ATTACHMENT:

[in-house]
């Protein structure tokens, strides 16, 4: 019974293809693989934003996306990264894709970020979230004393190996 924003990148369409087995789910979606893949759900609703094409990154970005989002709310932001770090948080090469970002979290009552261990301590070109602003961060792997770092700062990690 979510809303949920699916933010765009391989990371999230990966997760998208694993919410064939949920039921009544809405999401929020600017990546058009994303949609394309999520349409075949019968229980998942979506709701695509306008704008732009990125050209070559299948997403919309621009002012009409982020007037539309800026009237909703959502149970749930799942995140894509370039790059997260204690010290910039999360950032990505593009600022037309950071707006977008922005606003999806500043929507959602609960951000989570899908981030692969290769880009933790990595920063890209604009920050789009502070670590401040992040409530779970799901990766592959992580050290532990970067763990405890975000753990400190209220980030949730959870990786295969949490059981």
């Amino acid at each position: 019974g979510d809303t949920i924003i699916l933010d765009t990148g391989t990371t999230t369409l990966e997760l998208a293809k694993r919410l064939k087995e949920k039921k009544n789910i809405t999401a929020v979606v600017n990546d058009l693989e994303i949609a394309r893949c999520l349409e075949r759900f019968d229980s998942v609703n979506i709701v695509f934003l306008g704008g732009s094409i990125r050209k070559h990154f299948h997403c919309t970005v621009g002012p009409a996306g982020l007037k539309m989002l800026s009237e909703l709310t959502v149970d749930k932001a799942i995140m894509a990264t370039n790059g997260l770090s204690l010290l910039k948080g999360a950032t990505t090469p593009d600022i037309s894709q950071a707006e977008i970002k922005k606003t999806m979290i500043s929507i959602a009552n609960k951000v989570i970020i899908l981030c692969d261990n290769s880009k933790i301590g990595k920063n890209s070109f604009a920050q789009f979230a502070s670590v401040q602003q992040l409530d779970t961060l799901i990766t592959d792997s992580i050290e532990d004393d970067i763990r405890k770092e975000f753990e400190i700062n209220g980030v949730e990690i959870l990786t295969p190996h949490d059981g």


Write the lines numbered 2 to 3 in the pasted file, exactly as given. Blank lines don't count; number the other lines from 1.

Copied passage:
């Protein structure tokens, strides 16, 4: 019974293809693989934003996306990264894709970020979230004393190996 924003990148369409087995789910979606893949759900609703094409990154970005989002709310932001770090948080090469970002979290009552261990301590070109602003961060792997770092700062990690 979510809303949920699916933010765009391989990371999230990966997760998208694993919410064939949920039921009544809405999401929020600017990546058009994303949609394309999520349409075949019968229980998942979506709701695509306008704008732009990125050209070559299948997403919309621009002012009409982020007037539309800026009237909703959502149970749930799942995140894509370039790059997260204690010290910039999360950032990505593009600022037309950071707006977008922005606003999806500043929507959602609960951000989570899908981030692969290769880009933790990595920063890209604009920050789009502070670590401040992040409530779970799901990766592959992580050290532990970067763990405890975000753990400190209220980030949730959870990786295969949490059981």
């Amino acid at each position: 019974g979510d809303t949920i924003i699916l933010d765009t990148g391989t990371t999230t369409l990966e997760l998208a293809k694993r919410l064939k087995e949920k039921k009544n789910i809405t999401a929020v979606v600017n990546d058009l693989e994303i949609a394309r893949c999520l349409e075949r759900f019968d229980s998942v609703n979506i709701v695509f934003l306008g704008g732009s094409i990125r050209k070559h990154f299948h997403c919309t970005v621009g002012p009409a996306g982020l007037k539309m989002l800026s009237e909703l709310t959502v149970d749930k932001a799942i995140m894509a990264t370039n790059g997260l770090s204690l010290l910039k948080g999360a950032t990505t090469p593009d600022i037309s894709q950071a707006e977008i970002k922005k606003t999806m979290i500043s929507i959602a009552n609960k951000v989570i970020i899908l981030c692969d261990n290769s880009k933790i301590g990595k920063n890209s070109f604009a920050q789009f979230a502070s670590v401040q602003q992040l409530d779970t961060l799901i990766t592959d792997s992580i050290e532990d004393d970067i763990r405890k770092e975000f753990e400190i700062n209220g980030v949730e990690i959870l990786t295969p190996h949490d059981g």